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Missing Faces. How messages get lost in translation

Throughout his book, Not in God’s Name: Confronting Religious Violence, Rabbi Sacks shares many of the translators’ choices and how they have led to religiously inspired violence.

I am a big fan of audiobooks. I download them onto my phone and listen to them when I’m doing everyday tasks around the house and yard. I may listen to chapters from a few books in a day, or to the same book over several days. Sometimes I listen to a section a few times, add a bookmark and a little note about what caught my attention, and then continue listening. I often share my notes with family and friends. Sometimes my notes prompt me to re-listen to an entire book...more than once.

Recently I finished listening to Not in God’s Name: Confronting Religious Violence by Rabbi Jonathan Sacks—for the third time. In it, Rabbi Sacks explains how much of the religiously inspired violence we see in the world today stems from misreading the stories in Genesis that are shared by all three of the Abrahamic faiths: Judaism, Christianity, and Islam. Specifically, Rabbi Sacks focuses on the sibling rivalry in the stories of Cain and Abel; Isaac and Ismael; Jacob and Esau; Joseph and his brothers; and Rachel and Leah. Where many interpretations paint these biblical characters as either good or evil, Rabbi Sacks brings to light that all the characters are unique, flawed human beings who learn and grow through their lives, and that G-d loves them all.

How is it possible that after so many centuries, we are still finding new ways to interpret old texts? One reason is because The Torah, what you may know as the Hebrew Bible or Old Testament, was written in Hebrew, translated to Greek, then Latin, and over the centuries into many other languages. People who read and/or speak more than one language know that it can be difficult to translate words directly from one language into another. Instead, the translator needs to make choices about how to express the ideas contained in the original text. Throughout his book, Rabbi Sacks shares many of the translators’ choices and how they have led to religiously inspired violence.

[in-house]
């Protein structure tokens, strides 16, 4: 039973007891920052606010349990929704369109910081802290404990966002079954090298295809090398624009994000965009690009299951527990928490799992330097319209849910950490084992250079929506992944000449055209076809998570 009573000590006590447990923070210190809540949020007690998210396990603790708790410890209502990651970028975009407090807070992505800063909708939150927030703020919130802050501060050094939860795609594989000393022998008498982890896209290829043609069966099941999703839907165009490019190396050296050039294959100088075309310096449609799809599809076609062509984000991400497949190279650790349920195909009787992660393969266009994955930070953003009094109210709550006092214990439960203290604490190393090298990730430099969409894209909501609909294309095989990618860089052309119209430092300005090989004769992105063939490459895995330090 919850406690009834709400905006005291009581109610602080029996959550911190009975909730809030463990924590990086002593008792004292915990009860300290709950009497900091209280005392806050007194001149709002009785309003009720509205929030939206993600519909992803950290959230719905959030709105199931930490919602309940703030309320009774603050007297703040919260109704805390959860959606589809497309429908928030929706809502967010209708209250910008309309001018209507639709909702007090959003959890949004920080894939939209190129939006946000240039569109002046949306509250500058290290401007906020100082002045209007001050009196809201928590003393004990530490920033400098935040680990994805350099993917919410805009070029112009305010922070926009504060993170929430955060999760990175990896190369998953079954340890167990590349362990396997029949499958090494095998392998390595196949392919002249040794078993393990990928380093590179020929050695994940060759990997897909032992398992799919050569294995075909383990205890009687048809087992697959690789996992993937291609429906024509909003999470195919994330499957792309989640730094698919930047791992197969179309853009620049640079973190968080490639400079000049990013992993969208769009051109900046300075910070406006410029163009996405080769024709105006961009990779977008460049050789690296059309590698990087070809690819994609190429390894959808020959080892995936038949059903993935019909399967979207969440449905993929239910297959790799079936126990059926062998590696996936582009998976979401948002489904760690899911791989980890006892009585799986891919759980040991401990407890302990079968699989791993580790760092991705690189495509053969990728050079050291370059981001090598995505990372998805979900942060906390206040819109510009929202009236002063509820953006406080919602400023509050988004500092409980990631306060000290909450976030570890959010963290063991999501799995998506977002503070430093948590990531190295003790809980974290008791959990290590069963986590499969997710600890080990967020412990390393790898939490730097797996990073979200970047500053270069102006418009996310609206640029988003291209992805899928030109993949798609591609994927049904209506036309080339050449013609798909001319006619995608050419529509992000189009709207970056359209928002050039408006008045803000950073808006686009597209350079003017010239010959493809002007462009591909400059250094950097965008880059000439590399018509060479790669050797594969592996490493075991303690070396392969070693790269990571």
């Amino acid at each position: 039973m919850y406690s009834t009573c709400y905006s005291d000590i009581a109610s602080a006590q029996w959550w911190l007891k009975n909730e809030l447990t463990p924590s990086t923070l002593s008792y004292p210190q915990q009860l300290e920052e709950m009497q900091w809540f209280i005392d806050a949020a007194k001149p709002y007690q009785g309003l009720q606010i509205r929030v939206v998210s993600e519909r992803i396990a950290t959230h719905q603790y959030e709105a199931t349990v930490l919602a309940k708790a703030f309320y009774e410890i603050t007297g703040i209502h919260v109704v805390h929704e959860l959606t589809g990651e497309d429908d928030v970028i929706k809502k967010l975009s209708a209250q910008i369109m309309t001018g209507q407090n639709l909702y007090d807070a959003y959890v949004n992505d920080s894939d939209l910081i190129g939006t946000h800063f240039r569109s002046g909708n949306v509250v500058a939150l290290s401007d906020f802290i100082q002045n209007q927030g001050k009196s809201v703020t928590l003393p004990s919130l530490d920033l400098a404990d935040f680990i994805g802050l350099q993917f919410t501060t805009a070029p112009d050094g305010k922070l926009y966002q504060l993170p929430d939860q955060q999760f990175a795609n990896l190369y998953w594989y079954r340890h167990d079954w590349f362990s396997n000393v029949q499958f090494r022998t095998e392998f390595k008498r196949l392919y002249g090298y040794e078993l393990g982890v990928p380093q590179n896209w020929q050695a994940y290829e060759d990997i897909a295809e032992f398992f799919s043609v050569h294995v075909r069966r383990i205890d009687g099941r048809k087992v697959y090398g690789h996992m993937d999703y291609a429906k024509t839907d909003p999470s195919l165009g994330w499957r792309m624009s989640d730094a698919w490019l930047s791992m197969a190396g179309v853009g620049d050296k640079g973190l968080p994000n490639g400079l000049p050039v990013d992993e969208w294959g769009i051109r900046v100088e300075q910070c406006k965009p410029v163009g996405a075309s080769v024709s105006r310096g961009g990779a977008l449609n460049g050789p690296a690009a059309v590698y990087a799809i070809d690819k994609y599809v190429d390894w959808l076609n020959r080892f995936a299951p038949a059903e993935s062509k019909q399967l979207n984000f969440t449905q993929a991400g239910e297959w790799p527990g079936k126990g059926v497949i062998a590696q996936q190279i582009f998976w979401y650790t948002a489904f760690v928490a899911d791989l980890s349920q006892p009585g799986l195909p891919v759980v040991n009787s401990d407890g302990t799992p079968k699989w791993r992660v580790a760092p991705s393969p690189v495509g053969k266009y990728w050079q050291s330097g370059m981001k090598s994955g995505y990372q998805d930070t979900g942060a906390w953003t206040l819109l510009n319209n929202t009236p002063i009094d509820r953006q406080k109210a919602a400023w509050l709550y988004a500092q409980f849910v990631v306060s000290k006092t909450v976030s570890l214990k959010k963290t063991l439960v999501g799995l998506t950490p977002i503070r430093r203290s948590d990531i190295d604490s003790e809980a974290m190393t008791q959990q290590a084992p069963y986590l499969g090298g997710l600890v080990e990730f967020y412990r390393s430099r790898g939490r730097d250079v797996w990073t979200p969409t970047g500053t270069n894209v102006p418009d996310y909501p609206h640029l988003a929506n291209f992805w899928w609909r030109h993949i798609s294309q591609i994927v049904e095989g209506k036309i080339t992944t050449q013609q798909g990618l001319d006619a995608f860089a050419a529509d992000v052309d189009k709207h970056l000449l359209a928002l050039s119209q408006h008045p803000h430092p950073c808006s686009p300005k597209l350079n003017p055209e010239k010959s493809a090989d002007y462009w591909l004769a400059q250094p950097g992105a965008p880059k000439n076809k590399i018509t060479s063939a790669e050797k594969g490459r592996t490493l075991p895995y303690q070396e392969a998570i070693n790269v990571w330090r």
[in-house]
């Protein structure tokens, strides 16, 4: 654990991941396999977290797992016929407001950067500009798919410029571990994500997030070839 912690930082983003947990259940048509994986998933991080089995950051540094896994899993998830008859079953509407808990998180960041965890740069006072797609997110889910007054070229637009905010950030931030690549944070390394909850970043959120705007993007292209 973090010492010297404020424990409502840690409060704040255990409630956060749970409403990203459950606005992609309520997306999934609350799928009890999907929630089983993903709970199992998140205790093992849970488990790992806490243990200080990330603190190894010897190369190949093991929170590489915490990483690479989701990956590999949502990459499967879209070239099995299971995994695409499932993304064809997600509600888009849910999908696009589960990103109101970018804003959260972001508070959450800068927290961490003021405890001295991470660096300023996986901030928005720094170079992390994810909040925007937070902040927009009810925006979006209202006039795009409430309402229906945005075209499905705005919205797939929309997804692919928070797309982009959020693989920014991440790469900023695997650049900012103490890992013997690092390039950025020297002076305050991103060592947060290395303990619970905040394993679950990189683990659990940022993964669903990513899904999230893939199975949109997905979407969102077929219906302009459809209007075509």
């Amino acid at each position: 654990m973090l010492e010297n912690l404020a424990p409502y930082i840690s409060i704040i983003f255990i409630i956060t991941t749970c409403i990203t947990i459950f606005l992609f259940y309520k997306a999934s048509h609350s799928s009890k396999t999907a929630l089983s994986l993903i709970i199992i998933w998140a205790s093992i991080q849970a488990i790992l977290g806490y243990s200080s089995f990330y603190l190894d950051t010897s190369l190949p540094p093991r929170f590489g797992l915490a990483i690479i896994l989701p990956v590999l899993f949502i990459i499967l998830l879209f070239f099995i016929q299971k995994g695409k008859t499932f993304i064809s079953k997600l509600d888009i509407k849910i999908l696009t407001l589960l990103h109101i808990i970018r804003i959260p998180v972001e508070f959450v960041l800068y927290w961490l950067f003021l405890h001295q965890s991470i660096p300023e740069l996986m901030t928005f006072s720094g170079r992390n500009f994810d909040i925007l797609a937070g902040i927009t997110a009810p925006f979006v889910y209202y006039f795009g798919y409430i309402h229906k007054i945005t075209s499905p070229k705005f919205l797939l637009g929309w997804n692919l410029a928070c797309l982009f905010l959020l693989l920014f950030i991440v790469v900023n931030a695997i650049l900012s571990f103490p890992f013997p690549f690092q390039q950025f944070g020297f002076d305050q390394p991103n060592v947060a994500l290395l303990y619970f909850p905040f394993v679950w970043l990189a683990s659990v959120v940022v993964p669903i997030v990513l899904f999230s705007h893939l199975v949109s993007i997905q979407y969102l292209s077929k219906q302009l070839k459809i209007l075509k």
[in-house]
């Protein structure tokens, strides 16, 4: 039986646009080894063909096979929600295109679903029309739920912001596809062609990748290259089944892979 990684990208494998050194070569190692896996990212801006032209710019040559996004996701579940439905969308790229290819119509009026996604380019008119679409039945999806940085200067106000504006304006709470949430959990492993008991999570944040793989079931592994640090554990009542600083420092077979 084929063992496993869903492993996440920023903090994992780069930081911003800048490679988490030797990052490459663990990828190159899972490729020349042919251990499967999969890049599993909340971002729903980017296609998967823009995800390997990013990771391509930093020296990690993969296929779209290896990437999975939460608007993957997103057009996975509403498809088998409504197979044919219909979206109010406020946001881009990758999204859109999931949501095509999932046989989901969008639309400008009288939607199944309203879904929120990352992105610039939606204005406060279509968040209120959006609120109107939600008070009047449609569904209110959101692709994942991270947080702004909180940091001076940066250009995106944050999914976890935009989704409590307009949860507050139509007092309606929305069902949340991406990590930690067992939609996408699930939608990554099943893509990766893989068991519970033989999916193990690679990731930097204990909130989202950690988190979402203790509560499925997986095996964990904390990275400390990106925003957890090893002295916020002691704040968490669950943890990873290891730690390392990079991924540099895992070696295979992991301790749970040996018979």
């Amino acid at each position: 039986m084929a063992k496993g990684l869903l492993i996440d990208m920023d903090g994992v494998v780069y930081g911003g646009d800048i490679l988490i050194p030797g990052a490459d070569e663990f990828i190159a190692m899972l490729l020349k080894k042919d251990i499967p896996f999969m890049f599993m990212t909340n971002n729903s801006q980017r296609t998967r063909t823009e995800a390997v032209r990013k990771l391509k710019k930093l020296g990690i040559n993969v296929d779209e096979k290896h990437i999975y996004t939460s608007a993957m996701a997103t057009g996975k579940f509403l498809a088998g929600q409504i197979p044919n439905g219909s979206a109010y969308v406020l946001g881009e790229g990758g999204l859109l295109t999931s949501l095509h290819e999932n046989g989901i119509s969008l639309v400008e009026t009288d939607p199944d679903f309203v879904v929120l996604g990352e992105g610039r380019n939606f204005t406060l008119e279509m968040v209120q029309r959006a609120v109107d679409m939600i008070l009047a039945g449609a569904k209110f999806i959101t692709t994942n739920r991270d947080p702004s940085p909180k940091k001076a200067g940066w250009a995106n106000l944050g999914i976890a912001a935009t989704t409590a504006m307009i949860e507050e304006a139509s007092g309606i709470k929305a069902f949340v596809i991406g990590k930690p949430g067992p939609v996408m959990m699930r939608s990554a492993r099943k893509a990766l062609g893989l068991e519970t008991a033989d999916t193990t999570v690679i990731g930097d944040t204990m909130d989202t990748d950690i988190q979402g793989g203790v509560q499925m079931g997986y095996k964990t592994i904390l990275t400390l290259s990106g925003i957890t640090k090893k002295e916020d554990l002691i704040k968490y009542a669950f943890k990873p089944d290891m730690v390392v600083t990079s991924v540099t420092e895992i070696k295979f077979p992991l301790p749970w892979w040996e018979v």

It was Rabbi Sacks’s discussion of Genesis 32:21 that caught my attention and prompted this article. In the original Hebrew, the word panav (his face) appears twice, and the word panai (my face) appears twice. According to Rabbi Sacks, in many English translations, the word face never appears. When I heard this, I checked the six different versions of the Chumash (Torah in book form) I have in my home for how they translated Genesis 32:21. Only one version includes the word face four times in the English translation. In all the other books, the word face appears only once, in different places in the translation, with different meanings, yet the Hebrew is exactly the same in all six versions.

There are only 19 words in the Hebrew text of Genesis 32:21, so almost 20% of the original message is missing in the translation. If that much is missing from one verse, imagine what must be missing from the whole. What does this mean for those of us who read and believe in the scriptures? For that answer, I will circle back to the overall message in Not in God’s Name: Confronting Religious Violence--G-d loves us all.

If someone encourages you to harm a person or group that has a different perspective than yours, or they say that the way to peace is through doing harm to others, they have misread the texts. Keep yourself safe. Seek out, learn from, and spend time with people who show compassion, listen to different perspectives, see beauty in the world and show kindness to others.

Fiona Prince, MA is a coach and teacher who provides fundamental communication and writing skills through her own company and through Royal Roads Professional & Continuing Studies. Fiona acknowledges that her home and office are located on the traditional territories of the W̱SÁNEĆ and Lekwungen-speaking peoples, on whose traditional territories, she is thankful to live, learn, play, and do her work.  She worships at Chabad Family Shul and volunteers as the Jewish Spiritual Care Provider for the University of Victoria Multifaith Centre.

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* This article was published in the print edition of the Times Colonist on Saturday March 20th 2024